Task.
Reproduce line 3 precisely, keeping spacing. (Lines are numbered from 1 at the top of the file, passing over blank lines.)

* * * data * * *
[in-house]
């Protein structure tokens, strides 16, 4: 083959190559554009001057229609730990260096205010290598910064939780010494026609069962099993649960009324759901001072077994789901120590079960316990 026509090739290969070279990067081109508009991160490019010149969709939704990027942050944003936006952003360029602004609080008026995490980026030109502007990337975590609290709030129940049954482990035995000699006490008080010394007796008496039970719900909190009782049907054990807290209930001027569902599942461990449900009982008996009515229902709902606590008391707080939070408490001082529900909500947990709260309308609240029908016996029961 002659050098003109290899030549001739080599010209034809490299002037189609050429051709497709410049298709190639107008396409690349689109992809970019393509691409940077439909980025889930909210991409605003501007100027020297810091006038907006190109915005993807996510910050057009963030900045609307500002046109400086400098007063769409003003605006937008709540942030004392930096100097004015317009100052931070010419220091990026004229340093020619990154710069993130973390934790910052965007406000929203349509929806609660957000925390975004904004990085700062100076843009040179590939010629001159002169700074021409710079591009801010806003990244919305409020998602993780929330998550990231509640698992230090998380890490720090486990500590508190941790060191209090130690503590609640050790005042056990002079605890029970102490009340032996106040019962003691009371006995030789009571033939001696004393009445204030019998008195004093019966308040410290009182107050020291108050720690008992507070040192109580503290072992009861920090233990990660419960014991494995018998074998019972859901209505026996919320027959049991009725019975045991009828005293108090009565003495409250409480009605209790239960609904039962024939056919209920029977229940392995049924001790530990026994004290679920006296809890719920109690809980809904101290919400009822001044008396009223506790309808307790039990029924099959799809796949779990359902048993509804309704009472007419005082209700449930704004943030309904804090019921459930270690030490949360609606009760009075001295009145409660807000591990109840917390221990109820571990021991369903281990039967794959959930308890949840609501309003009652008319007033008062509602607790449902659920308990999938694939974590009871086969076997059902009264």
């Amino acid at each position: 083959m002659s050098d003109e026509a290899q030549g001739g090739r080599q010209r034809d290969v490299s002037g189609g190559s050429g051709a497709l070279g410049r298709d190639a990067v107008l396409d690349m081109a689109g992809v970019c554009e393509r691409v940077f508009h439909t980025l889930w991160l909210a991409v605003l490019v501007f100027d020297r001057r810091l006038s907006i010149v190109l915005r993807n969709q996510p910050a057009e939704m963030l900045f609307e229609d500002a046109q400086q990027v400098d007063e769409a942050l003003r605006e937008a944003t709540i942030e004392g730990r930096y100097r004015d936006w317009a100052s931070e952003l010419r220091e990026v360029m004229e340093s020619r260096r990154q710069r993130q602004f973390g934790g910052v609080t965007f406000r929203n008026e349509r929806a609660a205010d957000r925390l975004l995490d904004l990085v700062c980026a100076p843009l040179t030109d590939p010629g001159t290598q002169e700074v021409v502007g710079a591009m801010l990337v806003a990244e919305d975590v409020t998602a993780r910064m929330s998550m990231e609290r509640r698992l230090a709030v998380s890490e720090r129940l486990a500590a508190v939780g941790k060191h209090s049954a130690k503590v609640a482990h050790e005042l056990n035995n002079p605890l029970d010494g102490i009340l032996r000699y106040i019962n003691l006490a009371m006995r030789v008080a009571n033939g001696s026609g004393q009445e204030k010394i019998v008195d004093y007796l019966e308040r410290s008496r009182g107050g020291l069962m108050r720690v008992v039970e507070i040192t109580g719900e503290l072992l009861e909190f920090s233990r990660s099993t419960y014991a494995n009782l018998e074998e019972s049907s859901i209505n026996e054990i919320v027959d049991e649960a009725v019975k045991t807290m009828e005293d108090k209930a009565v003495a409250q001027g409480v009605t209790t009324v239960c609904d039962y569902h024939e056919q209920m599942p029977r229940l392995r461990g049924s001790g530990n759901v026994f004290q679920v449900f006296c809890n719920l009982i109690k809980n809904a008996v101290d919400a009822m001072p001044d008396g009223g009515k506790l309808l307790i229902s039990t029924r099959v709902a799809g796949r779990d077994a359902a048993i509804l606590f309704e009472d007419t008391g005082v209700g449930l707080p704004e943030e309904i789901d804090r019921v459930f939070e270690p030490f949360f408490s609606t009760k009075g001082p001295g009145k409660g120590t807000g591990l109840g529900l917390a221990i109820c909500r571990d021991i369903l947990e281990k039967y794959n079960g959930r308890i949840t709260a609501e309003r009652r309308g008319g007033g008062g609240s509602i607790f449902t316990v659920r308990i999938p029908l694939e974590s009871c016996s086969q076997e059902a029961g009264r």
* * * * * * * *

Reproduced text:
């Amino acid at each position: 083959m002659s050098d003109e026509a290899q030549g001739g090739r080599q010209r034809d290969v490299s002037g189609g190559s050429g051709a497709l070279g410049r298709d190639a990067v107008l396409d690349m081109a689109g992809v970019c554009e393509r691409v940077f508009h439909t980025l889930w991160l909210a991409v605003l490019v501007f100027d020297r001057r810091l006038s907006i010149v190109l915005r993807n969709q996510p910050a057009e939704m963030l900045f609307e229609d500002a046109q400086q990027v400098d007063e769409a942050l003003r605006e937008a944003t709540i942030e004392g730990r930096y100097r004015d936006w317009a100052s931070e952003l010419r220091e990026v360029m004229e340093s020619r260096r990154q710069r993130q602004f973390g934790g910052v609080t965007f406000r929203n008026e349509r929806a609660a205010d957000r925390l975004l995490d904004l990085v700062c980026a100076p843009l040179t030109d590939p010629g001159t290598q002169e700074v021409v502007g710079a591009m801010l990337v806003a990244e919305d975590v409020t998602a993780r910064m929330s998550m990231e609290r509640r698992l230090a709030v998380s890490e720090r129940l486990a500590a508190v939780g941790k060191h209090s049954a130690k503590v609640a482990h050790e005042l056990n035995n002079p605890l029970d010494g102490i009340l032996r000699y106040i019962n003691l006490a009371m006995r030789v008080a009571n033939g001696s026609g004393q009445e204030k010394i019998v008195d004093y007796l019966e308040r410290s008496r009182g107050g020291l069962m108050r720690v008992v039970e507070i040192t109580g719900e503290l072992l009861e909190f920090s233990r990660s099993t419960y014991a494995n009782l018998e074998e019972s049907s859901i209505n026996e054990i919320v027959d049991e649960a009725v019975k045991t807290m009828e005293d108090k209930a009565v003495a409250q001027g409480v009605t209790t009324v239960c609904d039962y569902h024939e056919q209920m599942p029977r229940l392995r461990g049924s001790g530990n759901v026994f004290q679920v449900f006296c809890n719920l009982i109690k809980n809904a008996v101290d919400a009822m001072p001044d008396g009223g009515k506790l309808l307790i229902s039990t029924r099959v709902a799809g796949r779990d077994a359902a048993i509804l606590f309704e009472d007419t008391g005082v209700g449930l707080p704004e943030e309904i789901d804090r019921v459930f939070e270690p030490f949360f408490s609606t009760k009075g001082p001295g009145k409660g120590t807000g591990l109840g529900l917390a221990i109820c909500r571990d021991i369903l947990e281990k039967y794959n079960g959930r308890i949840t709260a609501e309003r009652r309308g008319g007033g008062g609240s509602i607790f449902t316990v659920r308990i999938p029908l694939e974590s009871c016996s086969q076997e059902a029961g009264r």